How To Be An Ally To A Person Facing Bigotry In Trump’s America

All of a sudden, I was aware that almost half of my country hated me, or endorsed a man that does.
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Lists of what Trump plans to do in his first one hundred days, as well as Trump’s cabinet picks, are being circulated, and many of the goals set and people chosen are disturbing. It seems like America is in an apocalyptic state; after watching so many SNL skits, Trump impersonations, and satires, America’s worst nightmare has become reality, and it is hard to comprehend. How could he have been elected?! As a Muslim woman, I spent the first three days post-election feeling as if I was in a twilight zone, walking around with the worst knot in my stomach. I watched in a daze as my social media feed filled with lists of hate crimes that were happening, and kept replaying all of the horrible things Trump has said about Muslims over in my head. All of a sudden, I was aware that almost half of my country hated me, or endorsed a man that does (which is just as bad).

It is important to understand the harsh reality that minorities like Latinos, African Americans, Muslims, immigrants, women, disabled, and LGBTQ are facing. Reading and sharing the truth is not only important, it is necessary. Understanding what policies can come out of Trump’s presidency is also crucial if we want to organize and mobilize against any law he tries to pass that will threaten the livelihood of minorities. But it is also important to stick together, and reach out to each other. Here are some things you can do to be an ally to a person facing bigotry in Trump’s America:

1. Recognize your privilege if you are in that position. Your job now more than ever is to be an ally to those who are targets of hate and bigotry. Use your voice to stand and fight with minorities (but understand that you do not fight on behalf of them or pity them).

2. Reach out to your local mosques, churches, synagogues, temples, or any community centers of minority groups. Tell them that you are here, you want to understand what they are about and that you will stand up for their rights. And follow through. Now more than ever, it is important to do physical work; it is not enough to have acceptance for others in your heart. You need to go out of your way to let them know.

Here is an example of a woman in Tennessee who shared messages of love and acceptance to her Muslim neighbors at the local mosque. Her actions inspired an entire neighborhood to do the same, no doubt building bridges in that community and fostering new relationships built on love and understanding.

3. Respect the emotional process. Do not tell someone they cannot be upset, afraid, or that they should not feel any of the emotions they are currently feeling. Saying that comes from privilege. These feelings are legitimate and should be addressed with words of encouragement and solidarity. Give people space to work through their emotions, because their post-election grief is real. Instead, uplift them with messages of love and hope and tell them you are an ally.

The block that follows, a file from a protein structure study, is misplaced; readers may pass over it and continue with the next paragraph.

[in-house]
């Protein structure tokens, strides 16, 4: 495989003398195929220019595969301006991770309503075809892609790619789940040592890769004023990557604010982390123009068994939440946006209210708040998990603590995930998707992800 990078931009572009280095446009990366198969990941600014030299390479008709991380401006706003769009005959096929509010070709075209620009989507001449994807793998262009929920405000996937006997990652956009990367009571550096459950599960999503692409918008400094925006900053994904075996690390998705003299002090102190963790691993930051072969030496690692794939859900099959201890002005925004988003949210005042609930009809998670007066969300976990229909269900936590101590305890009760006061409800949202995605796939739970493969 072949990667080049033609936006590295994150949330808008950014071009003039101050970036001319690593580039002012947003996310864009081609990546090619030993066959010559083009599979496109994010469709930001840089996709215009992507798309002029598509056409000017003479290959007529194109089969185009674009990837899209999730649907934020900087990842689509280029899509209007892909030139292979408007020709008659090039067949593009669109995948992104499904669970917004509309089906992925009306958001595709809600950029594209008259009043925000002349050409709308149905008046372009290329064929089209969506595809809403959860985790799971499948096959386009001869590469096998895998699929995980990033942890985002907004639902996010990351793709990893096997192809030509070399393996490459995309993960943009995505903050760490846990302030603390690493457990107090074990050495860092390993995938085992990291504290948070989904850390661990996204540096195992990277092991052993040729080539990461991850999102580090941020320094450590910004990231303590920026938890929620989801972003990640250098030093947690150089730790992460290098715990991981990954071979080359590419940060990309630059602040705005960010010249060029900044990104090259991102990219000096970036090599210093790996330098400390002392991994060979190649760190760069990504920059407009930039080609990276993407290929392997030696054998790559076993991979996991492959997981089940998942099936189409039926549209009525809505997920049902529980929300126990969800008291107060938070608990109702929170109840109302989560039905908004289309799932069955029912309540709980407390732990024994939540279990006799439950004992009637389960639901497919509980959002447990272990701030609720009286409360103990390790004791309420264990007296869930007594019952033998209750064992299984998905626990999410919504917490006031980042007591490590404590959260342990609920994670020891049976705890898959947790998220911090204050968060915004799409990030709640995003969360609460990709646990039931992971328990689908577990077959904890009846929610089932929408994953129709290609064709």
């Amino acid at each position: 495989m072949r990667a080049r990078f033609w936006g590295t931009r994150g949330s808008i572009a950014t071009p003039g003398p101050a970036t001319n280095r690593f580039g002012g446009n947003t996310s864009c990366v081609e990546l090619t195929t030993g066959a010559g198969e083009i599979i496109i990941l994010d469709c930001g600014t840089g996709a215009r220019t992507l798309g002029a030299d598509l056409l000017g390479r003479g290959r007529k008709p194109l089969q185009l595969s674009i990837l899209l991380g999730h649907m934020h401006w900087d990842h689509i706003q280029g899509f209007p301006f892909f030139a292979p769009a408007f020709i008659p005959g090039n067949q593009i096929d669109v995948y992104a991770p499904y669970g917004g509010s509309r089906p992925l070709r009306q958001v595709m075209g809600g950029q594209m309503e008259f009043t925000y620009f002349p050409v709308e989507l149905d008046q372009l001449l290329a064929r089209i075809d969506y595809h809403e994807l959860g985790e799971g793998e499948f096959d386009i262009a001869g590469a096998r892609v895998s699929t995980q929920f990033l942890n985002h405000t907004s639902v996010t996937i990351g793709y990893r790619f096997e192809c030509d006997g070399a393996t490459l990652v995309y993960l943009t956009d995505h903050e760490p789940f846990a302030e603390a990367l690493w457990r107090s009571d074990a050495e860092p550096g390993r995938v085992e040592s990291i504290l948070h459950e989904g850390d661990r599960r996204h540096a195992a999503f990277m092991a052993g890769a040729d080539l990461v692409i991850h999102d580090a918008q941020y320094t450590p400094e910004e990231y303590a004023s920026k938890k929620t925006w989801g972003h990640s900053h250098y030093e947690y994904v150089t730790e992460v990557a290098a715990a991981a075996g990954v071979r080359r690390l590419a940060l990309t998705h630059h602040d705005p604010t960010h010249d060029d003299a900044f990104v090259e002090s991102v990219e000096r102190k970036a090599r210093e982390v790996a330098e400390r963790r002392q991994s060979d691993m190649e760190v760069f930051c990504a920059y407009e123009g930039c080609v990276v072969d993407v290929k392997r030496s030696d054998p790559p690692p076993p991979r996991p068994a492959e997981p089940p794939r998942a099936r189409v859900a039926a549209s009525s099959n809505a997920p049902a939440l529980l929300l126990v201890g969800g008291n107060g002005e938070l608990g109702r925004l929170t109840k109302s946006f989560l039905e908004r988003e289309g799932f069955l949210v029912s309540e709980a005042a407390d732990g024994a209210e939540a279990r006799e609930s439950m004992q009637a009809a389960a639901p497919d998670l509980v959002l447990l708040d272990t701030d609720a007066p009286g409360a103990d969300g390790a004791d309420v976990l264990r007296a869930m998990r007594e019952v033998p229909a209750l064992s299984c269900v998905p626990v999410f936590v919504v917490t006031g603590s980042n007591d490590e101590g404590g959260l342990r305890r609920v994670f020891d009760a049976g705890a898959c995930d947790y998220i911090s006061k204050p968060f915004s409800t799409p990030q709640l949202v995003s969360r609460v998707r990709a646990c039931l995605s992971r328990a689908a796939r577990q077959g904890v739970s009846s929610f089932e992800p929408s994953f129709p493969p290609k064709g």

4. Educate yourself on different religions, cultures, and civil rights issues. Do so by doing your own research and engaging in in-person conversations with people. People often fear the unknown, so it is time that you ask questions and be receptive to that which is different from yourself.

5. Be an advocate. Support organizations that help fight for the rights of minorities, or even join them. If you overhear a bigoted conversation, say something. Defend those who are not there to defend themselves.

6. If you see someone being the target of hate and bigotry, say something. Shut the attackers down, call the authorities, do whatever the situation warrants. At the very least, help remove the person being attacked from the situation. Let them know you are here for them and you stand with them. Reassure them that they are not alone. Being a silent bystander makes you a part of the problem. Here is a helpful guide on how to stand up to public harassment.

7. Build new friendships with people who are different from you. It is how we grow. Diversity simply makes us better.

8. Spread messages of love and hope, whether it is through your social media, in your classroom, at work, or in the street. Write a letter to your neighbor letting them know you are here for them.

9. Do something nice for a stranger. Make someone’s day, whether it is with a kind word, buying his or her cup of coffee, or simply a smile.

10. Avoid hate speech or language yourself. Sometimes we say things as jokes or in private, but we do not realize how hurtful they can be to others. It starts with you.

Finally, now is not the time to sit back and hope everything works out. We must go out of our way; we must inconvenience ourselves if necessary in order to change the culture of hate that has taken over our country. Trump’s election has exposed the bigotry in this country, and it is worse than we thought it was. We need to get to work. Do not be afraid to rock the boat. Agitate. Mobilize. Be politically engaged. At the very least, be aware. For many people, the political is personal; making sure their civil or human rights are not being trampled on is a means of survival.

Now more than ever is the time to build a united community that celebrates the uniqueness of different cultures, religions, race, and anything else that defines a person. Submission to fear will only divide us further as a nation.

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